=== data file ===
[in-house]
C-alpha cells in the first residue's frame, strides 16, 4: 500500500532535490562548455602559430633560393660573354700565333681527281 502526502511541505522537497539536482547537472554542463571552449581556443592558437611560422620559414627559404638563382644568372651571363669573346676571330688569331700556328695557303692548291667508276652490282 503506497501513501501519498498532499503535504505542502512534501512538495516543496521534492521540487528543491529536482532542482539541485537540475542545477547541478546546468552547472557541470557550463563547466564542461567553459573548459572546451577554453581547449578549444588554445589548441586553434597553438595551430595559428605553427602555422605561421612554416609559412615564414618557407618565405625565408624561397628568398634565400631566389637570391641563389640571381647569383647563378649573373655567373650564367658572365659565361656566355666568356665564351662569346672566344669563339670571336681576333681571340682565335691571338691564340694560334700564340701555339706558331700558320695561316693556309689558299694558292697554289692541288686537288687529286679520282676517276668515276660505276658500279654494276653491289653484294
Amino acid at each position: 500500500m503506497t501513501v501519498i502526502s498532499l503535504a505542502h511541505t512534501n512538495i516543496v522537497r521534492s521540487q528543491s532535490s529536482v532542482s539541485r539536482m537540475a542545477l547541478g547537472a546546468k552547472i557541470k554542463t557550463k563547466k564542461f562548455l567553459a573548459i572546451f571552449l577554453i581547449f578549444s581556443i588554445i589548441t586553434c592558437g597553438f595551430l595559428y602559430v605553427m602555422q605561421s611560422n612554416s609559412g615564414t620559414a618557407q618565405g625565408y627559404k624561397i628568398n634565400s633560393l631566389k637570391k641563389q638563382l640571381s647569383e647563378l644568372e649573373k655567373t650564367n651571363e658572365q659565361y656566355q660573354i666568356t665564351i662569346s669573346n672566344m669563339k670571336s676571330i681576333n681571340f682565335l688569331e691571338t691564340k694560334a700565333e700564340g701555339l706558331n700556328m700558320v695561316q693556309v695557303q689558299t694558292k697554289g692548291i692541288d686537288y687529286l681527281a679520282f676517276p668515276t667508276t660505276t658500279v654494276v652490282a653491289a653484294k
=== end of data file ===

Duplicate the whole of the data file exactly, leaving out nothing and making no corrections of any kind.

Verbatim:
[in-house]
C-alpha cells in the first residue's frame, strides 16, 4: 500500500532535490562548455602559430633560393660573354700565333681527281 502526502511541505522537497539536482547537472554542463571552449581556443592558437611560422620559414627559404638563382644568372651571363669573346676571330688569331700556328695557303692548291667508276652490282 503506497501513501501519498498532499503535504505542502512534501512538495516543496521534492521540487528543491529536482532542482539541485537540475542545477547541478546546468552547472557541470557550463563547466564542461567553459573548459572546451577554453581547449578549444588554445589548441586553434597553438595551430595559428605553427602555422605561421612554416609559412615564414618557407618565405625565408624561397628568398634565400631566389637570391641563389640571381647569383647563378649573373655567373650564367658572365659565361656566355666568356665564351662569346672566344669563339670571336681576333681571340682565335691571338691564340694560334700564340701555339706558331700558320695561316693556309689558299694558292697554289692541288686537288687529286679520282676517276668515276660505276658500279654494276653491289653484294
Amino acid at each position: 500500500m503506497t501513501v501519498i502526502s498532499l503535504a505542502h511541505t512534501n512538495i516543496v522537497r521534492s521540487q528543491s532535490s529536482v532542482s539541485r539536482m537540475a542545477l547541478g547537472a546546468k552547472i557541470k554542463t557550463k563547466k564542461f562548455l567553459a573548459i572546451f571552449l577554453i581547449f578549444s581556443i588554445i589548441t586553434c592558437g597553438f595551430l595559428y602559430v605553427m602555422q605561421s611560422n612554416s609559412g615564414t620559414a618557407q618565405g625565408y627559404k624561397i628568398n634565400s633560393l631566389k637570391k641563389q638563382l640571381s647569383e647563378l644568372e649573373k655567373t650564367n651571363e658572365q659565361y656566355q660573354i666568356t665564351i662569346s669573346n672566344m669563339k670571336s676571330i681576333n681571340f682565335l688569331e691571338t691564340k694560334a700565333e700564340g701555339l706558331n700556328m700558320v695561316q693556309v695557303q689558299t694558292k697554289g692548291i692541288d686537288y687529286l681527281a679520282f676517276p668515276t667508276t660505276t658500279v654494276v652490282a653491289a653484294k